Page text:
bsnes-plus Usage Documentation


bsnes-plus is a Super Nintendo / Super Famicom emulator which aims to provide powerful, easy-to-use tools for debugging SNES software, in addition to the highly accurate hardware emulation provided by the original bsnes/higan project.

bsnes-plus is forked from version 073 of bsnes, but features numerous emulation updates and other enhancements backported from later versions of bsnes and higan. There are a couple of rare corner cases where even the bsnes-plus "accuracy" builds exhibit slightly less hardware-accuracy than current versions of higan, but nearly all licensed games, homebrew, and hacks that run correctly on a real console will also run identically under bsnes-plus.

The "compatibility" (default) profile features slightly decreased emulation accuracy, but with lower system requirements. This profile is recommended for most users and is capable of emulating nearly all of the same software as the accuracy profile, with little to no issues. The "performance" profile (not currently included in official releases) features an even greater speed/accuracy tradeoff, as the name implies.

The debugging tools included with bsnes-plus are fully compatible with all three profiles. See below for more information about using bsnes-plus for debugging.

Modes of Operation


bsnes is capable of running both in its default multi-user mode, as well as in single-user mode.

In multi-user mode, configuration data is stored inside the user's home directory. On Windows, this is located at "%APPDATA%/.bsnes". On other operating systems, this is located at "~/.bsnes".

To enable single-user mode, create a blank "bsnes-qt.cfg" file inside the same folder as the bsnes executable. bsnes will then use this file to store configuration data.

Supported Filetypes


SFC: SNES cartridge — ROM image.
BS: Satellaview BS-X flash cartridge — EEPROM image.
ST: Sufami Turbo cartridge — ROM image.
SRM, PSR: non-volatile memory, often used to save game data — (P)SRAM image.
RTC: real-time clock non-volatile memory.
UPS, BPS, IPS: patch data, used to dynamically modify cartridge of same base filename upon load.
CHT: plain-text list of "Game Genie" / "Pro Action Replay" codes.

The "snesreader" plugin adds additional support for compressed archives and less-common ROM file extensions, and the "supergameboy" plugin adds support for Game Boy and Super Game Boy ROMs (a copy of the actual Super Game Boy BIOS is required).

Using the Debugger


The primary goal of bsnes-plus is to provide easy-to-use tools for homebrew developers and ROM hackers. These tools can be accessed by selecting "Debugger ..." from the Tools menu.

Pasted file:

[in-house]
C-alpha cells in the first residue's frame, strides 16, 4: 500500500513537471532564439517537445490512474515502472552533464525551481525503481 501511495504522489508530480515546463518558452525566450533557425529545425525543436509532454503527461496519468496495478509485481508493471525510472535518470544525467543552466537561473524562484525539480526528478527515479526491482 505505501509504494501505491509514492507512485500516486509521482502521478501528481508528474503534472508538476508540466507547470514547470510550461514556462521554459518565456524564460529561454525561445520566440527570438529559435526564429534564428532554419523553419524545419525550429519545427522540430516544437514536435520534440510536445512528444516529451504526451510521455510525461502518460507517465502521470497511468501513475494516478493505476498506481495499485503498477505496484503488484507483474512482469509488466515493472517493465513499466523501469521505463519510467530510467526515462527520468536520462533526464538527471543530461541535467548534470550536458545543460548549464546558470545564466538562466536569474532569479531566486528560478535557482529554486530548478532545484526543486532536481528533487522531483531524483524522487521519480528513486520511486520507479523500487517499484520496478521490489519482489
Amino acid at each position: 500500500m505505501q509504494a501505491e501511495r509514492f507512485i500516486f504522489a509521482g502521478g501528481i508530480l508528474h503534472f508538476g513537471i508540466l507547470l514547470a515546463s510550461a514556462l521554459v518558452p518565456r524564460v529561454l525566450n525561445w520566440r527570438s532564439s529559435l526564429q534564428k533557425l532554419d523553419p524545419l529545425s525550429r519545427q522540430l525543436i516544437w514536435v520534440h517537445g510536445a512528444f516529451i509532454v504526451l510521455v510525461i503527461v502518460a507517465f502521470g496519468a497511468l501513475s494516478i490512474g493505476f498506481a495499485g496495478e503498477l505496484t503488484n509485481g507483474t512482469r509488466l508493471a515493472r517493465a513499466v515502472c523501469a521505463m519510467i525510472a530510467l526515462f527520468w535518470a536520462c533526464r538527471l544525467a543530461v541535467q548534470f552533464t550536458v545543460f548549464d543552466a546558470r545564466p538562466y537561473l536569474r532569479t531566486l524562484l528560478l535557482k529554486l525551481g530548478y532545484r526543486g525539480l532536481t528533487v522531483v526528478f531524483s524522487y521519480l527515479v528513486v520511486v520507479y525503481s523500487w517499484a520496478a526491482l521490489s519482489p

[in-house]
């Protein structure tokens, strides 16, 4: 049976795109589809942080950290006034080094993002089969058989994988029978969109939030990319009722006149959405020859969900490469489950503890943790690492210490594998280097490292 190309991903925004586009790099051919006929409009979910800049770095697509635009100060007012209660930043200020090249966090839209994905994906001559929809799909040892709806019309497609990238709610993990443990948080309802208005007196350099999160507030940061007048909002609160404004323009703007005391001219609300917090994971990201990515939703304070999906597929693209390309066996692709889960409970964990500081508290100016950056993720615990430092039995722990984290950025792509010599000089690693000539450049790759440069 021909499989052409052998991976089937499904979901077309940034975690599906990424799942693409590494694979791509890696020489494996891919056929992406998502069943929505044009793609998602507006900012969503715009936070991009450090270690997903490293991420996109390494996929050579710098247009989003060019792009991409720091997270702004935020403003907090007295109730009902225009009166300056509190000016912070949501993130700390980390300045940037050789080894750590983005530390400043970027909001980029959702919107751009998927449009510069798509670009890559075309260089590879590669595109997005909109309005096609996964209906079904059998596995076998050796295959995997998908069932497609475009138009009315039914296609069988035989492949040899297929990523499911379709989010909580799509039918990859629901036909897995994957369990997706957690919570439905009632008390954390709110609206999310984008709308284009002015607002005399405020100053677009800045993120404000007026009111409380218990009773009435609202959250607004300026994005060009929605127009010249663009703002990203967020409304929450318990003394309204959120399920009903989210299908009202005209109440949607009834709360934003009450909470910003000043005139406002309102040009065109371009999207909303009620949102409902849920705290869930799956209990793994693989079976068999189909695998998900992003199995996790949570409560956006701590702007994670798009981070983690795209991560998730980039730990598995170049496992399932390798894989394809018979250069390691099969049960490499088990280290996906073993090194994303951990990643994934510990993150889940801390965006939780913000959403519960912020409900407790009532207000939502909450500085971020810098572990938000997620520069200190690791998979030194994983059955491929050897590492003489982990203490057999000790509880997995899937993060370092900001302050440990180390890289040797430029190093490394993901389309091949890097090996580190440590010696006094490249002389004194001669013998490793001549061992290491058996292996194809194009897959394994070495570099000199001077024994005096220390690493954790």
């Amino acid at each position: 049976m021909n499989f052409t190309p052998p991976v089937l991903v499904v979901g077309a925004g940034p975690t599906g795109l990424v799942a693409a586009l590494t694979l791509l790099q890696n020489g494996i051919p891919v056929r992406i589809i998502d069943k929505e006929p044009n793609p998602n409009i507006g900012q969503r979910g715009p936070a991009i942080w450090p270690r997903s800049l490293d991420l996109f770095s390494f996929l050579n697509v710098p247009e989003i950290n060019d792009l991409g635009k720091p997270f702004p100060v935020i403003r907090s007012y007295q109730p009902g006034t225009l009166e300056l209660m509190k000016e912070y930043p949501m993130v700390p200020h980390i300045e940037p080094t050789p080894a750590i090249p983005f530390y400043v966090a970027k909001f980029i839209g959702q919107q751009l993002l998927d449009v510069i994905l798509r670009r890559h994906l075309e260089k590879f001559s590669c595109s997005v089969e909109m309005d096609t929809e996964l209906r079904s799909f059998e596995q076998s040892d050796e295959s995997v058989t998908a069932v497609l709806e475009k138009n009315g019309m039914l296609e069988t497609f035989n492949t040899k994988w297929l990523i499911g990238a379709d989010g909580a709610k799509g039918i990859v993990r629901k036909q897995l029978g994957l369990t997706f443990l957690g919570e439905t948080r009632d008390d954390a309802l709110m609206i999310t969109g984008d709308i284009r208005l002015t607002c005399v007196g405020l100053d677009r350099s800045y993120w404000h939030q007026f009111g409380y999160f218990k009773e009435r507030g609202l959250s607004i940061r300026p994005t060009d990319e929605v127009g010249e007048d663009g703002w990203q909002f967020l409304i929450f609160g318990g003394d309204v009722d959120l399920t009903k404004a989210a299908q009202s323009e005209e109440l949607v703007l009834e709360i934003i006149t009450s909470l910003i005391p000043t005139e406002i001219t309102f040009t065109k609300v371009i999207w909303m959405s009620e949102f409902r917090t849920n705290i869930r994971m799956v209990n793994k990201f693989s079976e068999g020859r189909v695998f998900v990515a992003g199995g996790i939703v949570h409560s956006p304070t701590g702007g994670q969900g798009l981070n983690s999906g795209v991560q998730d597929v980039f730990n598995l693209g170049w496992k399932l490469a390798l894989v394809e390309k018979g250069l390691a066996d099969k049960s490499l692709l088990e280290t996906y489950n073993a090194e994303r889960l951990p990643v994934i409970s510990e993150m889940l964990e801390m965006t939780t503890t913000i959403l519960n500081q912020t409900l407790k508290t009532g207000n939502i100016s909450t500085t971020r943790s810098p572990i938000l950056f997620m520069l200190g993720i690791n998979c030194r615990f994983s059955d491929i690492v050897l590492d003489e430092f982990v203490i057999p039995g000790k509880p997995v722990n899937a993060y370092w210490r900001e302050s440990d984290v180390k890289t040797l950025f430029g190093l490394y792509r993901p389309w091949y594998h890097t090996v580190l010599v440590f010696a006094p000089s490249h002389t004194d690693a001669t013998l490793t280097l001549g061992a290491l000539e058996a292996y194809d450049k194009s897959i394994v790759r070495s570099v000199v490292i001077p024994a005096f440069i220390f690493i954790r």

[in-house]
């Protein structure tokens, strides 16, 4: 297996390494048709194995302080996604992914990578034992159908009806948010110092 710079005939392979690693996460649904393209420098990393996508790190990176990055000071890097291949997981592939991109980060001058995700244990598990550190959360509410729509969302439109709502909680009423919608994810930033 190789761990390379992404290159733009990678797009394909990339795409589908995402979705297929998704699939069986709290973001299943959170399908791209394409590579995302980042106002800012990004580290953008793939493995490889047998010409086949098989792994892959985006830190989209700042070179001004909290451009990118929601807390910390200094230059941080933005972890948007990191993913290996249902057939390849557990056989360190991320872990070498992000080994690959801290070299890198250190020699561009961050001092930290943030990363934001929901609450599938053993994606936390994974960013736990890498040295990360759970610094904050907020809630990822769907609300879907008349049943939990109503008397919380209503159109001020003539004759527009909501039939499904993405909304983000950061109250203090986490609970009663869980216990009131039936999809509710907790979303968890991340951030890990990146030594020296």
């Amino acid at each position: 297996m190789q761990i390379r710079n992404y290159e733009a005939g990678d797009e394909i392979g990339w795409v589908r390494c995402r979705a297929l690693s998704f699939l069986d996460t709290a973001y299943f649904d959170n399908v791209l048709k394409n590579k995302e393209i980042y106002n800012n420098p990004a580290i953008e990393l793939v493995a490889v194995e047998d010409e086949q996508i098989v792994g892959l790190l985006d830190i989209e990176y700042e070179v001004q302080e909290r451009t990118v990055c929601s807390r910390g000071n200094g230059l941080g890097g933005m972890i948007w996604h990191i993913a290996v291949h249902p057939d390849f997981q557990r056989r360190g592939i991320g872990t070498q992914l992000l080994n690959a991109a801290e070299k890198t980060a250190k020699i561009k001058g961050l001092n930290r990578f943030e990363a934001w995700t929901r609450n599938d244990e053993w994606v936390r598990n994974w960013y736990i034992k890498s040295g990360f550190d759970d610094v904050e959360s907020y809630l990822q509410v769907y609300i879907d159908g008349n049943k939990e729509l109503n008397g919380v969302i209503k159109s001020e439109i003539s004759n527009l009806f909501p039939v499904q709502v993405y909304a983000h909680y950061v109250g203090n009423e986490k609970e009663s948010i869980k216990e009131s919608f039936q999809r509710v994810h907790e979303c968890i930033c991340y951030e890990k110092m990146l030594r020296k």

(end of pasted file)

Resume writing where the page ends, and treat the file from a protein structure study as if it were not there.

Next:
The main debug window allows you to pause/resume emulation, single-step the SNES CPU and/or any active coprocessors, and optionally keep a trace log of executed code saved to disk for long-term debugging.

When emulation is stopped, either by pressing the Break/Run button or after a breakpoint is triggered (see below), you can press the Step button to execute a single instruction, the Step Over button to execute a single instruction or entire subroutine, or the Step Out button to exit the current subroutine. The checkboxes underneath allow you to select which combination of processors to single-step; each processor's code appears with a different color in the disassembly window.

(Note: the Step Over and Step Out buttons are unavailable when stepping multiple processors, and when stepping the SuperFX due to its lack of traditional call/return instructions and processor stack).

The trace options allow you to log disassembled instructions to disk in real-time while the emulator is running. The log output will be located in the directory specified for "exported data" in the emulator options (by default, this is the same directory as the currently loaded ROM). When the trace mask is enabled, each instruction will only be logged the first time it is executed; disabling this provides more thorough and detailed logging, but with greatly increased file size and CPU usage.

At the bottom of the main debug window, you can view the current register values for all steppable processors, and edit register values for the processor currently being stepped.

Debugger Menu: Tools

Disassembler Window


When single-stepping code, the disassembler window allows you to see other code in the vicinity of the current instruction. Only memory within a certain range that is known to actually be code is shown here.

Breakpoint Editor


Breakpoints allow you to automatically pause execution when code at a given location is executed, or when specific data is read or modified. Each breakpoint contains these fields:

Address Range: The address or range of addresses for the breakpoint to monitor. The second column represents the end of an address range, and is optional. Note that address mirroring will be ignored if a range of multiple addresses is specified.
Data: (optional) If this is specified, read and write breakpoints will only trigger if the byte being read from or written to the given address equals this value.
R/W/X: Specify any combination of read (R), write (W), and execute (X) operations that will trigger this breakpoint.